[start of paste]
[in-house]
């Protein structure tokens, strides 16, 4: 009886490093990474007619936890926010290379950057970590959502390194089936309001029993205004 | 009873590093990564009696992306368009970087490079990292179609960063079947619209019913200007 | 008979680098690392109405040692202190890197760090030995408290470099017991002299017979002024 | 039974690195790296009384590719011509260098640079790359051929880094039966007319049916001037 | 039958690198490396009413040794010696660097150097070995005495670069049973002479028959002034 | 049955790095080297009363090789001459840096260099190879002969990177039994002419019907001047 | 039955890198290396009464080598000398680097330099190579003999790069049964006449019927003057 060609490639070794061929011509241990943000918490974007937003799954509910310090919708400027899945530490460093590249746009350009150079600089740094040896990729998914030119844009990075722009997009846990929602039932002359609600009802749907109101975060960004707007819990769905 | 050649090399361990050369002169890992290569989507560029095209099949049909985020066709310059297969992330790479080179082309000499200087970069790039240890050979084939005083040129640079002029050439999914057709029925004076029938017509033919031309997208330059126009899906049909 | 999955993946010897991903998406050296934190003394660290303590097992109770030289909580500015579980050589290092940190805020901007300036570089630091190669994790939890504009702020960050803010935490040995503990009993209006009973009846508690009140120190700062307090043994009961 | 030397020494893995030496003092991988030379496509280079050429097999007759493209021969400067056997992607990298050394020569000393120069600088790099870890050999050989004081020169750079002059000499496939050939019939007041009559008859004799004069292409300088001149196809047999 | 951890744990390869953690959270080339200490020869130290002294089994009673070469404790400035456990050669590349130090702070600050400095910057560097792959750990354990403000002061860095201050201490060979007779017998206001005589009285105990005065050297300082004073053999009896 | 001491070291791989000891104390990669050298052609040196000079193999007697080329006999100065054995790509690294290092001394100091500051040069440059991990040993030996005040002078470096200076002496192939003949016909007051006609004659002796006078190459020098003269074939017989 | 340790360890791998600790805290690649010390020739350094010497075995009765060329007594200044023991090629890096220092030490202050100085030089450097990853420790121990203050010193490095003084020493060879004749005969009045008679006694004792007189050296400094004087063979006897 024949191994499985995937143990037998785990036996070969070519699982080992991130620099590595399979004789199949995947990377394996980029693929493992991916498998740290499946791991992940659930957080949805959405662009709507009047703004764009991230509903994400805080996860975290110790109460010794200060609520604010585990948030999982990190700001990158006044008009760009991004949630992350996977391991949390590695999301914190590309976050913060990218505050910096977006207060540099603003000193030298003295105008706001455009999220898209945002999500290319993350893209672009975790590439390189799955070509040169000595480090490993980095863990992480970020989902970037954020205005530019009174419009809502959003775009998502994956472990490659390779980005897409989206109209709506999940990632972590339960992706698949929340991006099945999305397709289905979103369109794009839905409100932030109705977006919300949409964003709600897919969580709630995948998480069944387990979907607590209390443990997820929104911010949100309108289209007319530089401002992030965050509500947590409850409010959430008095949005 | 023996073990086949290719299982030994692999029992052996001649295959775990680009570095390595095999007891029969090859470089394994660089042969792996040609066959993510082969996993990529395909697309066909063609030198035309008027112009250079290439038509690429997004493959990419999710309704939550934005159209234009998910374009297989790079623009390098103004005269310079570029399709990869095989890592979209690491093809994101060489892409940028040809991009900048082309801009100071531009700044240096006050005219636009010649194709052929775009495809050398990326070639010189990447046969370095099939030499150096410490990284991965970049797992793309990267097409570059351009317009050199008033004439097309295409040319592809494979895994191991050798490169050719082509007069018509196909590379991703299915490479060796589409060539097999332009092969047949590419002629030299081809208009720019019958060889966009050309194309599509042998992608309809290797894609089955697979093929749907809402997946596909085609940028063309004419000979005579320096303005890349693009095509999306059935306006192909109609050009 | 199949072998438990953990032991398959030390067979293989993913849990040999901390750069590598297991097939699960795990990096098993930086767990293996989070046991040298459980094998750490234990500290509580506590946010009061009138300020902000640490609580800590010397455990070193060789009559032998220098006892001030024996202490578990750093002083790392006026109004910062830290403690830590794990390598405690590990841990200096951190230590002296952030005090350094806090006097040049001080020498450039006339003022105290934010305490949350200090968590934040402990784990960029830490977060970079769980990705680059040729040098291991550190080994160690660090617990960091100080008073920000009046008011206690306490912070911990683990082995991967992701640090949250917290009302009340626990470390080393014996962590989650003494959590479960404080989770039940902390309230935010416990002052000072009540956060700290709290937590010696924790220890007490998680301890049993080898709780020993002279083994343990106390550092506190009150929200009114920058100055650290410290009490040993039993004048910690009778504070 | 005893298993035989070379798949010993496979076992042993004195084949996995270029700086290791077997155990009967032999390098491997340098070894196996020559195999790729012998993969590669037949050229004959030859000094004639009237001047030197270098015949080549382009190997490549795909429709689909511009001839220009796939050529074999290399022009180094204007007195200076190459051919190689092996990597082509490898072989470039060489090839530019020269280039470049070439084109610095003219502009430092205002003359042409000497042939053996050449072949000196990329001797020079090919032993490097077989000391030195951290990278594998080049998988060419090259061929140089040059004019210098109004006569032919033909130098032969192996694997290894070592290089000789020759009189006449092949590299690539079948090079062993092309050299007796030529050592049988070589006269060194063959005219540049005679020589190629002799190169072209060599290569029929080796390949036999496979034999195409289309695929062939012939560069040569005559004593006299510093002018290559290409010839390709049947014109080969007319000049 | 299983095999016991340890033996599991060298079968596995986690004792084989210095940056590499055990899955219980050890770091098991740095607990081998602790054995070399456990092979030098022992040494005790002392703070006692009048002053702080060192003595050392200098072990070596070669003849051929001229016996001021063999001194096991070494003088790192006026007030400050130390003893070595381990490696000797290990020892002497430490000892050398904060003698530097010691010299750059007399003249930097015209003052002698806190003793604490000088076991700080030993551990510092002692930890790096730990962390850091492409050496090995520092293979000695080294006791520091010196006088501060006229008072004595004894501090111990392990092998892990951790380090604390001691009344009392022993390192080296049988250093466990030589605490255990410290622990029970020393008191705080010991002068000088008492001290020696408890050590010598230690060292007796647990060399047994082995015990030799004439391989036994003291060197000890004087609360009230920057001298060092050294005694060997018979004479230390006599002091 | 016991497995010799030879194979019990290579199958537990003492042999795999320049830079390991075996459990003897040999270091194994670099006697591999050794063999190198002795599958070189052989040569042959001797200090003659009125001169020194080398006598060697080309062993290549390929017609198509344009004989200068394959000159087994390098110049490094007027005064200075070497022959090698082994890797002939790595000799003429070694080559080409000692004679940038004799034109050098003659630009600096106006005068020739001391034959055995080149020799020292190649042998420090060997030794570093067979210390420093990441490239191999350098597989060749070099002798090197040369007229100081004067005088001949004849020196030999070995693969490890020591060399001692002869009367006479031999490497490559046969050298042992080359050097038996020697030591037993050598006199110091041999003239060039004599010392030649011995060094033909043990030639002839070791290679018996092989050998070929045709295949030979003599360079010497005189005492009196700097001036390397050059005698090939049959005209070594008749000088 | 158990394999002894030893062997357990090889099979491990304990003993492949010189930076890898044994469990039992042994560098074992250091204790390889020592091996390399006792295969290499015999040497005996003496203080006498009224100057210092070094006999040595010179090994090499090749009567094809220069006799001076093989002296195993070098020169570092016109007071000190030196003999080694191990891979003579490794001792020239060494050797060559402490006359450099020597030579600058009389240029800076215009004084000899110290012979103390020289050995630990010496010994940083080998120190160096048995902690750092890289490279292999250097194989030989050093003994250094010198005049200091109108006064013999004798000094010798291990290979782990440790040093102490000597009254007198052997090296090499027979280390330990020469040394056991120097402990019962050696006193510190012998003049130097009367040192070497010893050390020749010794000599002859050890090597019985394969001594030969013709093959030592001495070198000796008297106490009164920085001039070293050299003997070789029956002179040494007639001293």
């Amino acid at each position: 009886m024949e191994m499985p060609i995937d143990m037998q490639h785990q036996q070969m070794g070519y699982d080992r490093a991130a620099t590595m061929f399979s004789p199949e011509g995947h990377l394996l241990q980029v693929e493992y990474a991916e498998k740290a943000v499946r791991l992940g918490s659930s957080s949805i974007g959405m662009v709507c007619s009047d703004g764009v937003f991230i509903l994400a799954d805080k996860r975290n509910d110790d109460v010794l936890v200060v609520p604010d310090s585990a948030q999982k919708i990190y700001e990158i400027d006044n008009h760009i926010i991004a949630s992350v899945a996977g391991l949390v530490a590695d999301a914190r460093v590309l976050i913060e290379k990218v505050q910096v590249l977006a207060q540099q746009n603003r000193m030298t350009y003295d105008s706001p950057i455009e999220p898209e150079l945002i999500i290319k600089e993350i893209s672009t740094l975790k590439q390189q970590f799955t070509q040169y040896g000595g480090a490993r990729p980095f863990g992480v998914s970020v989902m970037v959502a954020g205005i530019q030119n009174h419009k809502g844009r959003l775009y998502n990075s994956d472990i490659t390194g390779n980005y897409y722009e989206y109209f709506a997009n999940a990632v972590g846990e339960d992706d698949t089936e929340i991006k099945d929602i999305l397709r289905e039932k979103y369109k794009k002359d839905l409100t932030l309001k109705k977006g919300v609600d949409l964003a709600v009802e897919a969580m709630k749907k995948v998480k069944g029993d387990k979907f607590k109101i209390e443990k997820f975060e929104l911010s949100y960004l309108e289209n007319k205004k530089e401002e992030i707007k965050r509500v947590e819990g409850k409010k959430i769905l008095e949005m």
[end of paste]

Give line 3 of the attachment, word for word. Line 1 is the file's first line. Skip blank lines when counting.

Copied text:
């Amino acid at each position: 009886m024949e191994m499985p060609i995937d143990m037998q490639h785990q036996q070969m070794g070519y699982d080992r490093a991130a620099t590595m061929f399979s004789p199949e011509g995947h990377l394996l241990q980029v693929e493992y990474a991916e498998k740290a943000v499946r791991l992940g918490s659930s957080s949805i974007g959405m662009v709507c007619s009047d703004g764009v937003f991230i509903l994400a799954d805080k996860r975290n509910d110790d109460v010794l936890v200060v609520p604010d310090s585990a948030q999982k919708i990190y700001e990158i400027d006044n008009h760009i926010i991004a949630s992350v899945a996977g391991l949390v530490a590695d999301a914190r460093v590309l976050i913060e290379k990218v505050q910096v590249l977006a207060q540099q746009n603003r000193m030298t350009y003295d105008s706001p950057i455009e999220p898209e150079l945002i999500i290319k600089e993350i893209s672009t740094l975790k590439q390189q970590f799955t070509q040169y040896g000595g480090a490993r990729p980095f863990g992480v998914s970020v989902m970037v959502a954020g205005i530019q030119n009174h419009k809502g844009r959003l775009y998502n990075s994956d472990i490659t390194g390779n980005y897409y722009e989206y109209f709506a997009n999940a990632v972590g846990e339960d992706d698949t089936e929340i991006k099945d929602i999305l397709r289905e039932k979103y369109k794009k002359d839905l409100t932030l309001k109705k977006g919300v609600d949409l964003a709600v009802e897919a969580m709630k749907k995948v998480k069944g029993d387990k979907f607590k109101i209390e443990k997820f975060e929104l911010s949100y960004l309108e289209n007319k205004k530089e401002e992030i707007k965050r509500v947590e819990g409850k409010k959430i769905l008095e949005m």